RISING, a new global peace forum launched in Coventry, with a specially filmed message to the world from Archbishop Desmond Tutu. Speakers confirmed for the first annual event include Rt Hon Gordon Brown, Terry Waite CBE, and Cardinal Onaiyekan, Roman Catholic Cardinal Archbishop of Abuja, Nigeria.
With the theme ‘A Hard Road to Hope’, the inaugural RISING 15 will see global statesmen, business leaders, peace advocates and members of the public meet in the city from 11 – 13 November 2015. Together they will push forward new ways of thinking about peace and conflict in our turbulent world. Tickets go on sale today and it expected that up to 400 people from around the world will attend.
RISING 15 is a partnership between Coventry City Council, Coventry University and Coventry Cathedral. Coinciding with Armistice Day and the 75th anniversary of the bombing of Coventry on 14 November 1940, it will take place in buildings surrounding the shattered ruins of the city’s medieval cathedral. Preserved as a reminder of the trauma caused by World War Two, this iconic landmark has become a potent symbol for peace and reconciliation around the world.
Speakers at RISING 15 will include:
- Rt Hon Gordon Brown, former Prime Minister and UN special envoy for Global Education
- Lord John Alderdice, former Speaker of the Northern Ireland Assembly and leader of the Alliance Party of Northern Ireland, now a Liberal Democrat in the House of Lords where he chairs Parliament’s All Party Group on Conflict Issues
- Terry Waite CBE, humanitarian, author and former aide of the Archbishop of Canterbury, who was kidnapped and held hostage in Lebanon for 1,763 days.
- Archbishop Josiah Idowu-Fearon, Secretary General of the Anglican Communion, one of the world’s biggest Christian denominations with 85 million members in over 165 countries.
- Cardinal Onaiyekan, Roman Catholic Cardinal Archbishop of Abuja, Nigeria.
- Michael Binyon OBE, Veteran foreign correspondent and leader writer for The Times
- Mary Harper, the BBC World Service’s Africa Editor.
- Sam Lee, Director of Send in the Clowns, a documentary film exploring the impact of prolonged aid in Haiti as it follows a group of idealistic volunteer performers from Clowns without Borders
- Iman Icar, Deputy Mayor of Mogadishu, capital of Somalia and one of the world’s most divided and volatile cities
- Emma Sky OBE, who served in Iraq longer than any other senior military or diplomatic figure, first as the Coalition’s Governorate Coordinator for Kirkuk province and later as an adviser to the US Commanding General.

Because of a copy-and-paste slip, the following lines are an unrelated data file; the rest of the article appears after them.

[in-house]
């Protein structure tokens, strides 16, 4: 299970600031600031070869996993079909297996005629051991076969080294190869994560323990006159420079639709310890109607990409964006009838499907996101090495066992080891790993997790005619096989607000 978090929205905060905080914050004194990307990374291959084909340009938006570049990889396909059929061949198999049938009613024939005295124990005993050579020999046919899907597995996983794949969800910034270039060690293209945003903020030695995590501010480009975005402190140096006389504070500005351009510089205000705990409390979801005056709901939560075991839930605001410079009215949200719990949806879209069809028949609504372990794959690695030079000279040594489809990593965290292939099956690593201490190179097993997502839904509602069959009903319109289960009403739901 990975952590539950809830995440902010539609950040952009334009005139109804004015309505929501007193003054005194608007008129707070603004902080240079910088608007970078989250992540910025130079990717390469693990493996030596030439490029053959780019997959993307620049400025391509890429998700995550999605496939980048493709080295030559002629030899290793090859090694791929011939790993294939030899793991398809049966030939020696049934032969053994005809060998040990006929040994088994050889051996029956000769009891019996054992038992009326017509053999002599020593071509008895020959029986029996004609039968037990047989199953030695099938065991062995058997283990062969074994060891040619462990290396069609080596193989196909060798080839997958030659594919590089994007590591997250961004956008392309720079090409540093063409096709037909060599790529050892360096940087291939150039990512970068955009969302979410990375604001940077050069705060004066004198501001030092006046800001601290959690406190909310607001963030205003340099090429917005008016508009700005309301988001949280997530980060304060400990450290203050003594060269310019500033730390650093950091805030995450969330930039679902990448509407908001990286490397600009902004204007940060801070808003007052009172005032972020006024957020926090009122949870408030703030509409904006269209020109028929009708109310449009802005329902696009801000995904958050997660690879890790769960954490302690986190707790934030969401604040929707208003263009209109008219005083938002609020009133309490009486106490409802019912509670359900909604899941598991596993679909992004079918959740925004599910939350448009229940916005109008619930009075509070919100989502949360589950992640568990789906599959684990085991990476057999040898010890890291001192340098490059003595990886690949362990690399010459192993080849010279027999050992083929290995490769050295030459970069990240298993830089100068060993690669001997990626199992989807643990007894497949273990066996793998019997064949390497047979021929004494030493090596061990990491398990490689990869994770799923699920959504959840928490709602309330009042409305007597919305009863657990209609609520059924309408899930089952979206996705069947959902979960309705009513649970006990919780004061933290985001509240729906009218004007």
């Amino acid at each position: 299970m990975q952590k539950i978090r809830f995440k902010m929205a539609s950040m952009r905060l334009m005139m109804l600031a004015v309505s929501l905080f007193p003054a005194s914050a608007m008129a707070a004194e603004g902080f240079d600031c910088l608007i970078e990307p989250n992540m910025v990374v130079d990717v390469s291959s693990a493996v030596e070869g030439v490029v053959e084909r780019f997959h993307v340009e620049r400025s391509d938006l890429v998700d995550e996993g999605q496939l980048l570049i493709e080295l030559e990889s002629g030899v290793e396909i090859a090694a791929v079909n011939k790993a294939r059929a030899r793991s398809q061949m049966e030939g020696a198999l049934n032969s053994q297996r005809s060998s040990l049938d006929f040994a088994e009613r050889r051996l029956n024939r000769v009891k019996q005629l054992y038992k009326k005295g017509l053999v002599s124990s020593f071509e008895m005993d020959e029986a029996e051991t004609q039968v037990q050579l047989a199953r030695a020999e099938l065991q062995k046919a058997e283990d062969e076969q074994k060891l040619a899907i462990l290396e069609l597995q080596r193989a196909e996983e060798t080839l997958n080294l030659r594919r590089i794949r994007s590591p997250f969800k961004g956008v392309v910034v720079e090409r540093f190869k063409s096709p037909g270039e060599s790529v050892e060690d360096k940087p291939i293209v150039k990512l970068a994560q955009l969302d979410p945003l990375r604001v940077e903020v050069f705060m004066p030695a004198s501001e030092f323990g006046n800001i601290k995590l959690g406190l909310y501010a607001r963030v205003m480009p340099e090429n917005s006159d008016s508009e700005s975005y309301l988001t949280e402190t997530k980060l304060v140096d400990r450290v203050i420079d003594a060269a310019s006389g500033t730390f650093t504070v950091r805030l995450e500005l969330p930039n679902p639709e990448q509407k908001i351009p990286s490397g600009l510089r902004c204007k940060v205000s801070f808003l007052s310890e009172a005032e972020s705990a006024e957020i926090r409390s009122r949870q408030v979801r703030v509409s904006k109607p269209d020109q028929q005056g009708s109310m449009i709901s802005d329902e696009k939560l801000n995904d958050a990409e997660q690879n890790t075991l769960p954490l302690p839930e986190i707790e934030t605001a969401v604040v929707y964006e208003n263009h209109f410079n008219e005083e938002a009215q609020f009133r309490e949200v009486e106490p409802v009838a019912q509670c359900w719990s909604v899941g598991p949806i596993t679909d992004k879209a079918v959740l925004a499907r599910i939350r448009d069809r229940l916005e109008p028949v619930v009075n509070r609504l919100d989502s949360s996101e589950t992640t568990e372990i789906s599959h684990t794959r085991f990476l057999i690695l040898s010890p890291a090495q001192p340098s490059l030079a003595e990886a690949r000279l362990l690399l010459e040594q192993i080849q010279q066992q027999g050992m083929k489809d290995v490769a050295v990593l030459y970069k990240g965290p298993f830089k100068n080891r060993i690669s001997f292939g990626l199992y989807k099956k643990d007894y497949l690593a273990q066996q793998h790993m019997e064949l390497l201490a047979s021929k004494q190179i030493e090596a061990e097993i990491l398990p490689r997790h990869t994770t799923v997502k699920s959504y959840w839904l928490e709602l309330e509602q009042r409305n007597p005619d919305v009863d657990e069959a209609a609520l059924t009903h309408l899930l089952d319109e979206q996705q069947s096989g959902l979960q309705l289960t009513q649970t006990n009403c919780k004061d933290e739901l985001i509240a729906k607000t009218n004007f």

- Richard Smith, a peacebuilder and anti-apartheid activist working with one of Africa’s leading peacebuilding organisations, the Action Support Centre.
- Karam Hilly, an activist and community organiser from Syria working for peaceful demonstration and change. Karam was detained by the Assad regime in 2014 and fled to Turkey. He still works in Syria to keep hope alive, but at great personal risk.
The event has won the personal backing from Archbishop Desmond Tutu, and the Desmond and Leah Tutu Legacy Foundation will act as the Patron. In a special video message Archbishop Desmond Tutu said:
‘Sometimes, when we watch the evening news and consume our daily diet of stories of intense violence, extremist and anti-social behaviour, we question our abilities to stop our collective plummet into the abyss. On evenings when I don’t switch on the evening news, I tend to go to bed filled with hope, largely due to the young people I meet who seem to be seized with the task of righting the imbalances caused by us oldies.
‘I wish to thank you all so very much for the work you do inspiring peace and reconciliation in our global village. Thank you in particular to the organisers of RISING 15, Coventry University and its Centre for Trust, Peace and Social Relations, Coventry City Council and Coventry Cathedral, for identifying the necessity to face up to the challenges to peace of our times.’
Laura Payne, RISING Director and Research Fellow at Coventry University’s Centre for Trust, Peace and Social Relations, said:
‘Addressing conflict can seem an impossible task, leading to paralysis, hopelessness and despair, but we know from the past that we can achieve the impossible when it comes to peace. Wars and violent conflicts end. How they end is in our power to decide.
‘The Hard Road to Hope theme of the forum recognises how hard it can be to strive for peace against the odds and honours those who do so. We have a lot to learn from the roads they have travelled and may be surprised and heartened by the reality that, at first, their journeys seemed impossible too. Their remarkable efforts will inspire, affirm and call to action.’
‘Rising has been more than a year in the making and we are delighted with the response we have received from across the world. We believe there is an opportunity to mobilise diverse groups of people around new ways of thinking about peace, and the response we have had from the international community only strengthens that belief.’
Further speakers and events are still to be announced. The programme line up, current list of speakers and ticketing information can be found at: http://rising.org Hannah Mackenzie